If Jesus were to have granted one wish to his disciples on that last evening together, it would surely have been that he wouldn’t leave them. That was the bombshell he had dropped in chapter 13, and throughout these chapters Jesus is preparing his disciples for life without him – essentially the same situation we are in now as we seek to follow Christ, which is why these chapters speak so relevantly to us. In this passage Jesus promises us the wonderful gift of his Spirit.
The promises in these verses are not for everyone. The “you” he is addressing is identified three times in the same way (v.15, 21, 23) as those who love him, a love demonstrated in obedience to his commands. Obedience is not the condition that must be met, as though the Spirit is a reward for good behaviour, but rather love for Jesus and obedience to his word is the description of those to whom the Spirit is given; a description which marks them out very clearly from “the world” (v.17) who will not know the Spirit.
The Spirit is called “another Counsellor” – both words need a little unpacking. You’ll perhaps know that in Greek there are two words meaning “another” – one has the sense of “another of the same kind”, one has the sense of “another of a different kind”. Here it is the former meaning therefore another like Jesus. “Counsellor” means literally “someone called alongside to help”. He will be like Jesus, so much so in fact that Jesus can say that in the Spirit’s coming to us, he himself comes to us. And actually we will then know his presence in an even more wonderful way – more permanent (“forever”) and more profound (“in you”).
Many (not least Don Carson, whom I would normally agree with) see the primary reference here being to the post-resurrection appearances of Jesus, but I am more inclined to read these verses as still referring to the gift of the Spirit. In which case they teach that the Spirit not only brings Christ’s presence (v.18), but He also helps us to know Christ better. He helps us to “see Jesus” (v.19), not literally , but in terms of making Jesus clear and distinct to us. When in verse 21 Jesus talks of showing himself to us, the word “show” means more literally “illumine”, so the sense is not of showing something that wasn’t seen before, but presenting it in clearer focus. The Spirit will show us Jesus, or rather we might say, by the Spirit Jesus will show himself to us that we might know him (and love him) – know who he is in relation to God (“on that day you will realise that I am in the Father”, v20) and know who he is in relation to us (“and you are in me, and I am in you”). The Spirit of Truth will lead us to truth by showing us the one who is the Truth, and indeed bringing us life (v.19) in him who is the Life.
Judas’ question seems to be essentially, “This is all wonderful for us, but if you’re the Messiah then shouldn’t you be showing yourself to everyone? Isn’t the whole world meant to acknowledge you?” One day of course every eye will see and every tongue confess, but for now Jesus replies to say that this promise is not simply for them but for “anyone” who loves Jesus and demonstrates that in practical obedience. And now the promise is filled out even more: by the Spirit’s coming to live in us, the Father and the Son make their home in us (language which suggests not a fleeting visit, but permanent presence). Back in v.2 we were promised that we will live in the Father’s house in the future, and now we are promised that the Father will live in us in the present.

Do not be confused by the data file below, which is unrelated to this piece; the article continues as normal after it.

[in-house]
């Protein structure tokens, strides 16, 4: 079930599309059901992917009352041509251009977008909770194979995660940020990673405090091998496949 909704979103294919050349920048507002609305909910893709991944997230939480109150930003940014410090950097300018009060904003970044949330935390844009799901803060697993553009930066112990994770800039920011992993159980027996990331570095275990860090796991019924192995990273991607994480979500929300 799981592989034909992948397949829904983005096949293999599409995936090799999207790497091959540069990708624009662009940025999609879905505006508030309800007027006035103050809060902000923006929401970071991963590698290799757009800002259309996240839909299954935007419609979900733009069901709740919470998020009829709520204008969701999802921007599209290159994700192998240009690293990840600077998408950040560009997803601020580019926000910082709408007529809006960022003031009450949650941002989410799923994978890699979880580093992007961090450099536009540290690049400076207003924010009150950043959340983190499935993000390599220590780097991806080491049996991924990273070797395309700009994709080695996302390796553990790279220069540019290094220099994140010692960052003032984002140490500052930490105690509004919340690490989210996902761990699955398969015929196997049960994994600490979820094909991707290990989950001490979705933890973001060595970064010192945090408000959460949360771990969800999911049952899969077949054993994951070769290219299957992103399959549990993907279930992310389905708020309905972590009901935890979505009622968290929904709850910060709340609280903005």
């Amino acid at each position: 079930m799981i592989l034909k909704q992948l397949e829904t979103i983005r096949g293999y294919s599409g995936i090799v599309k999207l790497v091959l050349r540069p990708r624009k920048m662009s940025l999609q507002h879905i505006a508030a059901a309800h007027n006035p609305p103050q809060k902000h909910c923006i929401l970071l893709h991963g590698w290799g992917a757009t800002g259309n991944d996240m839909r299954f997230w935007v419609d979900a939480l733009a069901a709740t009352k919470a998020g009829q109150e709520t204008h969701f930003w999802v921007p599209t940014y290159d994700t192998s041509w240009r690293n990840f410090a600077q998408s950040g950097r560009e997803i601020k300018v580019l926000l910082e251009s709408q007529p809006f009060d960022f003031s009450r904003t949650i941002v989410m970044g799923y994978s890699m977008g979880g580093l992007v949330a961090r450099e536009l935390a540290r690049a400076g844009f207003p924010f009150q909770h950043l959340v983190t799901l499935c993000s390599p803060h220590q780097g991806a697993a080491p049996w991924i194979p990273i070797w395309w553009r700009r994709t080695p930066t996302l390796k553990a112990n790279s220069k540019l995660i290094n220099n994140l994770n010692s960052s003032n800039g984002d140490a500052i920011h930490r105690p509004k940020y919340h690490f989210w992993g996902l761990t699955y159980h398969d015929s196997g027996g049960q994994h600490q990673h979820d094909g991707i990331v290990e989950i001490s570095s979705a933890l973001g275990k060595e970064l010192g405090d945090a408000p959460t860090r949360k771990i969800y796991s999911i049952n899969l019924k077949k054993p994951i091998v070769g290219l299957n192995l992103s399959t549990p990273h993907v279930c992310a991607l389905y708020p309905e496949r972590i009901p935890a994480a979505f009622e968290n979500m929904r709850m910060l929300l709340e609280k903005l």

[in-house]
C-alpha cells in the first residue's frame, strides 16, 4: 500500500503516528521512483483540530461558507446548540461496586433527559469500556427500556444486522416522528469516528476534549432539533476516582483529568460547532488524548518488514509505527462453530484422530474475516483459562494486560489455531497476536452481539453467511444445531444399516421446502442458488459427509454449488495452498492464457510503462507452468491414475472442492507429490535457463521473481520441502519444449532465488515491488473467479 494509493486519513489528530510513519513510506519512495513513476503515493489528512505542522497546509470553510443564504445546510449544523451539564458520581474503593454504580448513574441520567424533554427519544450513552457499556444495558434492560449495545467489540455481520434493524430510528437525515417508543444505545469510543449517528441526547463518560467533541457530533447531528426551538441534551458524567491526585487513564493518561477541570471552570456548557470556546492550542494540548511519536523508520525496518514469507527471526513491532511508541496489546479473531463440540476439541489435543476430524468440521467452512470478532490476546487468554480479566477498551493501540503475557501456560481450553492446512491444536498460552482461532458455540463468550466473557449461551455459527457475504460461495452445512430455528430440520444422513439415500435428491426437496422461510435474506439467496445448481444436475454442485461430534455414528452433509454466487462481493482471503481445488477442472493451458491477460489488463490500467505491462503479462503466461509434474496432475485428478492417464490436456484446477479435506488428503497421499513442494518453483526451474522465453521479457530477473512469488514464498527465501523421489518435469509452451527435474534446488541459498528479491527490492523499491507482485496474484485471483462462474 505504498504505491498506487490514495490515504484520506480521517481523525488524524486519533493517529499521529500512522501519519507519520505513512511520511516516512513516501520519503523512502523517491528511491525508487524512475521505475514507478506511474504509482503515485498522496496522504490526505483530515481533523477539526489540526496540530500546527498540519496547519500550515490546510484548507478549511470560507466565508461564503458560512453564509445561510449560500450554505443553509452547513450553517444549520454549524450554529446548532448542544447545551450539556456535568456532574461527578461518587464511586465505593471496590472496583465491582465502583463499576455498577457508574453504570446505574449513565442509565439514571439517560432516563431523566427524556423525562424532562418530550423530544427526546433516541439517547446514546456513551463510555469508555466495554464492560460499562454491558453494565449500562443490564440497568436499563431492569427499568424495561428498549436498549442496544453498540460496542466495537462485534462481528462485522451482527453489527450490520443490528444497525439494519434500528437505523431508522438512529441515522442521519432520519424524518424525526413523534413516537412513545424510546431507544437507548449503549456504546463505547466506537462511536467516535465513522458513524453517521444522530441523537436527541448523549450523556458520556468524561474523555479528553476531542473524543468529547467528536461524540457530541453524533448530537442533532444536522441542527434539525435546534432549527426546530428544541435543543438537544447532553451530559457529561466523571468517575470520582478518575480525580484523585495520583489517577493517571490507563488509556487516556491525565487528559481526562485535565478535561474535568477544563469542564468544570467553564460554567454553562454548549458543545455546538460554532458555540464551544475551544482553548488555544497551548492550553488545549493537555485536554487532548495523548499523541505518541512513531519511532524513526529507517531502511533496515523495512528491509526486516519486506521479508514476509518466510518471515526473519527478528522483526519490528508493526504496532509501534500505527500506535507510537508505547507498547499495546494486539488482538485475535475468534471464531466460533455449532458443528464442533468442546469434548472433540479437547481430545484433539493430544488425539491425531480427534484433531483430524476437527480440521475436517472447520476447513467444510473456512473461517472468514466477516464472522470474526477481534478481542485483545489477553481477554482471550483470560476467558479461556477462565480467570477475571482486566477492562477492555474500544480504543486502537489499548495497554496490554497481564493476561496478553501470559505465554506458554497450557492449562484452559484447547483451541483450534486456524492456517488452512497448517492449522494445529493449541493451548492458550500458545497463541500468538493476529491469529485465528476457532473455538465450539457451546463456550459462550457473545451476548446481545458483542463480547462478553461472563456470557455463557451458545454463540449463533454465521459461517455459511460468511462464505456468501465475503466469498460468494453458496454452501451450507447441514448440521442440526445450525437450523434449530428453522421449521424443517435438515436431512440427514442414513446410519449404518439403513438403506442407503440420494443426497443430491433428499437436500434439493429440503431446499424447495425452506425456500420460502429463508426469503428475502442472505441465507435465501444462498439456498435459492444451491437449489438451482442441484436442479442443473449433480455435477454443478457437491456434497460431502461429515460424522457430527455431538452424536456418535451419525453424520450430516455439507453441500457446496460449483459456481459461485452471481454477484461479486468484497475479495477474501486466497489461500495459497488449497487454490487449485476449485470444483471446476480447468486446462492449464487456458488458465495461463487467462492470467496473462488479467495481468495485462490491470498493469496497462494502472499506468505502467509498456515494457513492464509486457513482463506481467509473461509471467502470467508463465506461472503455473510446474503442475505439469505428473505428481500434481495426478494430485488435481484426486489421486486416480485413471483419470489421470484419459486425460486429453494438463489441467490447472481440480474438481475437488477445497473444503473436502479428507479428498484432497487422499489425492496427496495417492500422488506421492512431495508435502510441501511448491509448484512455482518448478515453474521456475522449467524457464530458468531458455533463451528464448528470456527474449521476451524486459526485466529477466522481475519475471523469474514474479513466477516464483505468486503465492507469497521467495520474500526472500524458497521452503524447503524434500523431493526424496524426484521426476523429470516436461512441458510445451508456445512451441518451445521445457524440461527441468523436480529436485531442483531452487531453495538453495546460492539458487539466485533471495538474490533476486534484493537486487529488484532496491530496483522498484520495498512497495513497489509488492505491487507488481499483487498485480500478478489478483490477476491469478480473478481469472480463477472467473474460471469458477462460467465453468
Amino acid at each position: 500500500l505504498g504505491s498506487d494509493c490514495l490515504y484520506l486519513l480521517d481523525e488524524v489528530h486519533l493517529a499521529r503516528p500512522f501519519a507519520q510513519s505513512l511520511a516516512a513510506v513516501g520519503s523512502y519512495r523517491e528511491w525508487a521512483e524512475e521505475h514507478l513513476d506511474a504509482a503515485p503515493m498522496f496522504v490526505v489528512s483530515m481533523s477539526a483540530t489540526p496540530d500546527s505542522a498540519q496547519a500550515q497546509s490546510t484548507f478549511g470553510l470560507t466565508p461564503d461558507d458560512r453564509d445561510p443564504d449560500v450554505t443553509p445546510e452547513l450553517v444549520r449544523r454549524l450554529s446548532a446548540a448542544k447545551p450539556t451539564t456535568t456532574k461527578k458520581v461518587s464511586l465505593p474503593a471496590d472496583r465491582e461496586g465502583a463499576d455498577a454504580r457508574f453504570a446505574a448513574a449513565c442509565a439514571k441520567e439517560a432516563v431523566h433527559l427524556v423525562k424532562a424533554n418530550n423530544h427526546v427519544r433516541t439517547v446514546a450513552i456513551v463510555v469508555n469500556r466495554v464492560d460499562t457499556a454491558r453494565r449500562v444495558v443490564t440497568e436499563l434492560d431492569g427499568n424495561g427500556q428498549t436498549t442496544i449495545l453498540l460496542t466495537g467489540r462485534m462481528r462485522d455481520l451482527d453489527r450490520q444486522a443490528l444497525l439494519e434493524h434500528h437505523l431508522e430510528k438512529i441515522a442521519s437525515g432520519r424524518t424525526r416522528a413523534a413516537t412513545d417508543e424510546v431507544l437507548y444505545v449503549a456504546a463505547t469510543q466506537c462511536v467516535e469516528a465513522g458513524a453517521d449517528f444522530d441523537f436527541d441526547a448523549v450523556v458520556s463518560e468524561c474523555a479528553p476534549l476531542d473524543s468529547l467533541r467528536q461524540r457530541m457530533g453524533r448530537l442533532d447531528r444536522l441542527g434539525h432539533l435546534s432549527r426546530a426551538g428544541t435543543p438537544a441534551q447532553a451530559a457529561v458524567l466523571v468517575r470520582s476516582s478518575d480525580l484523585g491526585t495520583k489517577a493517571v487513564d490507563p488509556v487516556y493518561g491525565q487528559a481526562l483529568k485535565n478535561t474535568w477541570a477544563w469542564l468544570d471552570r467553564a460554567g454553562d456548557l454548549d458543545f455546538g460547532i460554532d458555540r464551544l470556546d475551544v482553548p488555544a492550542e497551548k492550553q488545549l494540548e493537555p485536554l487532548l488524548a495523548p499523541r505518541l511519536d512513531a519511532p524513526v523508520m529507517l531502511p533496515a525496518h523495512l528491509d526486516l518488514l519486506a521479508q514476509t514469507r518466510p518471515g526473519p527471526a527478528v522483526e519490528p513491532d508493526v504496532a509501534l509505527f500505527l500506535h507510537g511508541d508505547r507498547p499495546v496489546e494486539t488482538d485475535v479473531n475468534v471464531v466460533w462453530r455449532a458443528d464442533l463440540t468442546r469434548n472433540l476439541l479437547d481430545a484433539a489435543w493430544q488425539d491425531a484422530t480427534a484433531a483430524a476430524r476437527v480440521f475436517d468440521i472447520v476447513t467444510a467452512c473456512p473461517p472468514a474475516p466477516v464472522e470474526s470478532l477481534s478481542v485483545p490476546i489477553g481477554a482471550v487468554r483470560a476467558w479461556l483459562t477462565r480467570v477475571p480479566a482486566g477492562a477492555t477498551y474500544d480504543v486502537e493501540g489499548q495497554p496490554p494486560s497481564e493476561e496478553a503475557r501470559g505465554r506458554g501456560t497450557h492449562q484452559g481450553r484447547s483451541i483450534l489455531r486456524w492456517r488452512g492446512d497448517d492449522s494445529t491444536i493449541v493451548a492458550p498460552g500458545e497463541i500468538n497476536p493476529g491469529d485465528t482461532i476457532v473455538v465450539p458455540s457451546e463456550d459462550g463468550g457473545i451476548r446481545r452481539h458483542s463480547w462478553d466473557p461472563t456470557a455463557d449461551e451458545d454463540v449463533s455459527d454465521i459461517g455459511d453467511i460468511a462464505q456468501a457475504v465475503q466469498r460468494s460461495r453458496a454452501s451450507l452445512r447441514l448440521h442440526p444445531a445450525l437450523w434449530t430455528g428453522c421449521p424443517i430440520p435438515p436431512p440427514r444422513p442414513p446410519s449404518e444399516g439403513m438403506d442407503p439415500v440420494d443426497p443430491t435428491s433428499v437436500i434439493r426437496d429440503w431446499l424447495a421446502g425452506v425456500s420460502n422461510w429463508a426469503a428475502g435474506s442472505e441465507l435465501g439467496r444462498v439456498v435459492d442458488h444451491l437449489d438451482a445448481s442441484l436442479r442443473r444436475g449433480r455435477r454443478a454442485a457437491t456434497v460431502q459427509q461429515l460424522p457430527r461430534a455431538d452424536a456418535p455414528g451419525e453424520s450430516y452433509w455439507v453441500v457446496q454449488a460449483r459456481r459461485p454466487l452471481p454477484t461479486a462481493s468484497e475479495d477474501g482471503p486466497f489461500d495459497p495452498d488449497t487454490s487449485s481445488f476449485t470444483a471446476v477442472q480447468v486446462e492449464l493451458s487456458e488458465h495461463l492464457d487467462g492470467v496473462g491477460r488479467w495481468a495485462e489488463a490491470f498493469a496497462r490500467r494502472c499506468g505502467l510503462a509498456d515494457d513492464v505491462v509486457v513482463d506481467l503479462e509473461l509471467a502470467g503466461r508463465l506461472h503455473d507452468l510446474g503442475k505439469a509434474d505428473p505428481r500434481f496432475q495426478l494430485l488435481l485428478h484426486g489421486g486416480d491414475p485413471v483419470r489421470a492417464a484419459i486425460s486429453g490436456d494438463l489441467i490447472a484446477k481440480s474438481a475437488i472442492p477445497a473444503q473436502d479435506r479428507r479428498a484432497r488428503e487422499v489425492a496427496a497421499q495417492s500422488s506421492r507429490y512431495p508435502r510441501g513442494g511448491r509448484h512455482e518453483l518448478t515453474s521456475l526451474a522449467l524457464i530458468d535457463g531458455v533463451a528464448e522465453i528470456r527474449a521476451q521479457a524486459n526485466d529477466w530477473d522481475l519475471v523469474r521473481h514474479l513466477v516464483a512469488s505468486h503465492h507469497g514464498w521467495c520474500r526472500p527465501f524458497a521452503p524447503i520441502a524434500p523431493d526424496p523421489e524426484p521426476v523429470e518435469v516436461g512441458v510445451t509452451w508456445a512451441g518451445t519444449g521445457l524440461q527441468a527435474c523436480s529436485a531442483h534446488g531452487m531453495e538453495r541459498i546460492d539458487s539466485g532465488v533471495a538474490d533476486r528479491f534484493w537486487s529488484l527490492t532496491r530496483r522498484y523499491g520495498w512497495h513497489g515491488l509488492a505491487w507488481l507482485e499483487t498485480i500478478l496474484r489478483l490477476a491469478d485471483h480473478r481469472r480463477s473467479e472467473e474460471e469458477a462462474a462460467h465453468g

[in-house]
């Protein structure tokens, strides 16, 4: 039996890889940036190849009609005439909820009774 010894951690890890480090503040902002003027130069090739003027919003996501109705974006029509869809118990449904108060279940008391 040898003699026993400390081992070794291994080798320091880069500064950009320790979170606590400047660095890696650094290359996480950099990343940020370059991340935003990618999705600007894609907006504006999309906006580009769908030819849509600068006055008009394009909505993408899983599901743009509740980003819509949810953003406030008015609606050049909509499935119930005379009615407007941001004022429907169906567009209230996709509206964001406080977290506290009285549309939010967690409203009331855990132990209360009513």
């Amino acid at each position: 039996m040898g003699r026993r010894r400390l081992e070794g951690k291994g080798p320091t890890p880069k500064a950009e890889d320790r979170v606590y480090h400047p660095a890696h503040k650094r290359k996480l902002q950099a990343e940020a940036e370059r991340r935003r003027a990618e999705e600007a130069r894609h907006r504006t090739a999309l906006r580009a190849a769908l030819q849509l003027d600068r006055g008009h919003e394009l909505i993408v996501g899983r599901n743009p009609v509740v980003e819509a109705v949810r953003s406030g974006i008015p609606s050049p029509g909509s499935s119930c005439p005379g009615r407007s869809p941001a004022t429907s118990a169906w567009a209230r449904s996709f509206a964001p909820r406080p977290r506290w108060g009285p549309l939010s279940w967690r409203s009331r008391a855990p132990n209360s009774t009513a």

In v.24 Jesus has said that his words are the Father’s words, and now, underlining the unity of the Trinity, he says that the Spirit when He comes will teach not new words, but remind them of Christ’s words. The “all things” that He will teach means all that is revealed in Jesus (not particle physics or Thai cooking). This is a promise not for “anyone” (as in v.23) but primarily for the apostles, who had heard Christ’s teaching. It’s a promise that guarantees the trustworthiness of their witness to Christ, and so the Spirit-inspired authority of the New Testament. We hold the fruit of that promise in our hands, and of course since the same Spirit now indwells us, we can trust and expect that He will help us to understand the Scriptures. He will show us Christ through the Scriptures He inspired.
Jesus goes on to speak of his gift of peace. He doesn’t explicitly say this peace is a gift of the Spirit, but the context might suggest that we know this peace by the Spirit. Peace that is primarily to be understood as peace with God, a restored relationship with God. Jesus gives us his peace – the perfect relationship with the Father that he knew, he now enables us to share in.
You may well struggle to have time to look at these verses – that’s fine. Jesus returns to the topic of his departure; he has explained why it is good for them in terms of the gift of the Spirit, and now he says it is also good for him, and therefore if they loved him they should be glad for him that he is returning to be with his Father. It is in obedience to Him that Jesus will endure the cross, not as the devil’s helpless victim, but the Father’s obedient Son.